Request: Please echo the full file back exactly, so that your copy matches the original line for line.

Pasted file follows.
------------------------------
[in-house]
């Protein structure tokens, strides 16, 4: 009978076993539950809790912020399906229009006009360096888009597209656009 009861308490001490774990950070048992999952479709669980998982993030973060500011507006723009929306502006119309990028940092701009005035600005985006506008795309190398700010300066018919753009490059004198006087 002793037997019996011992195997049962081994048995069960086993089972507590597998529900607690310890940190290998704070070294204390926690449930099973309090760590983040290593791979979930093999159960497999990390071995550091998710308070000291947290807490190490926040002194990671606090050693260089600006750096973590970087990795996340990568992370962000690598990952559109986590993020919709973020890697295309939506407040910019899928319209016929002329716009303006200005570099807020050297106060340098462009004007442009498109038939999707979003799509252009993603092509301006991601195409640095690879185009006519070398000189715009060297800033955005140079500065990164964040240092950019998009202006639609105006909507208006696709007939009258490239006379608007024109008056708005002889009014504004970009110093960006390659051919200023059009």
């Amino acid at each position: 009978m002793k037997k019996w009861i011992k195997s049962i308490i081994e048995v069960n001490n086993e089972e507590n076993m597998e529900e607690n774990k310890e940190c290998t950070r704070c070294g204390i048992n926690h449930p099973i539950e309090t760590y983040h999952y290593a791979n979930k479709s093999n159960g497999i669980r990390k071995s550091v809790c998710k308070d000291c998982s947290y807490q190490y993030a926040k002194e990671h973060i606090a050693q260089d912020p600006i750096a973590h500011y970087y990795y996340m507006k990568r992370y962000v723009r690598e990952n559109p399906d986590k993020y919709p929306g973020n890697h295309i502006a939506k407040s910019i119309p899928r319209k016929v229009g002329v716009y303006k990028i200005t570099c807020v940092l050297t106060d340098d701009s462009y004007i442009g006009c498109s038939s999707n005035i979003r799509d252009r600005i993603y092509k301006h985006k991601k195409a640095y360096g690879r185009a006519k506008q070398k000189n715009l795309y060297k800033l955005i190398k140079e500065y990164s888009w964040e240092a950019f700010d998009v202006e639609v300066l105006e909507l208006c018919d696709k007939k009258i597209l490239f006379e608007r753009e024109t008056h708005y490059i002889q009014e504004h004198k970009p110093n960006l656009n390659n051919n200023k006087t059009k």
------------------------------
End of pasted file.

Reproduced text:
[in-house]
């Protein structure tokens, strides 16, 4: 009978076993539950809790912020399906229009006009360096888009597209656009 009861308490001490774990950070048992999952479709669980998982993030973060500011507006723009929306502006119309990028940092701009005035600005985006506008795309190398700010300066018919753009490059004198006087 002793037997019996011992195997049962081994048995069960086993089972507590597998529900607690310890940190290998704070070294204390926690449930099973309090760590983040290593791979979930093999159960497999990390071995550091998710308070000291947290807490190490926040002194990671606090050693260089600006750096973590970087990795996340990568992370962000690598990952559109986590993020919709973020890697295309939506407040910019899928319209016929002329716009303006200005570099807020050297106060340098462009004007442009498109038939999707979003799509252009993603092509301006991601195409640095690879185009006519070398000189715009060297800033955005140079500065990164964040240092950019998009202006639609105006909507208006696709007939009258490239006379608007024109008056708005002889009014504004970009110093960006390659051919200023059009």
């Amino acid at each position: 009978m002793k037997k019996w009861i011992k195997s049962i308490i081994e048995v069960n001490n086993e089972e507590n076993m597998e529900e607690n774990k310890e940190c290998t950070r704070c070294g204390i048992n926690h449930p099973i539950e309090t760590y983040h999952y290593a791979n979930k479709s093999n159960g497999i669980r990390k071995s550091v809790c998710k308070d000291c998982s947290y807490q190490y993030a926040k002194e990671h973060i606090a050693q260089d912020p600006i750096a973590h500011y970087y990795y996340m507006k990568r992370y962000v723009r690598e990952n559109p399906d986590k993020y919709p929306g973020n890697h295309i502006a939506k407040s910019i119309p899928r319209k016929v229009g002329v716009y303006k990028i200005t570099c807020v940092l050297t106060d340098d701009s462009y004007i442009g006009c498109s038939s999707n005035i979003r799509d252009r600005i993603y092509k301006h985006k991601k195409a640095y360096g690879r185009a006519k506008q070398k000189n715009l795309y060297k800033l955005i190398k140079e500065y990164s888009w964040e240092a950019f700010d998009v202006e639609v300066l105006e909507l208006c018919d696709k007939k009258i597209l490239f006379e608007r753009e024109t008056h708005y490059i002889q009014e504004h004198k970009p110093n960006l656009n390659n051919n200023k006087t059009k």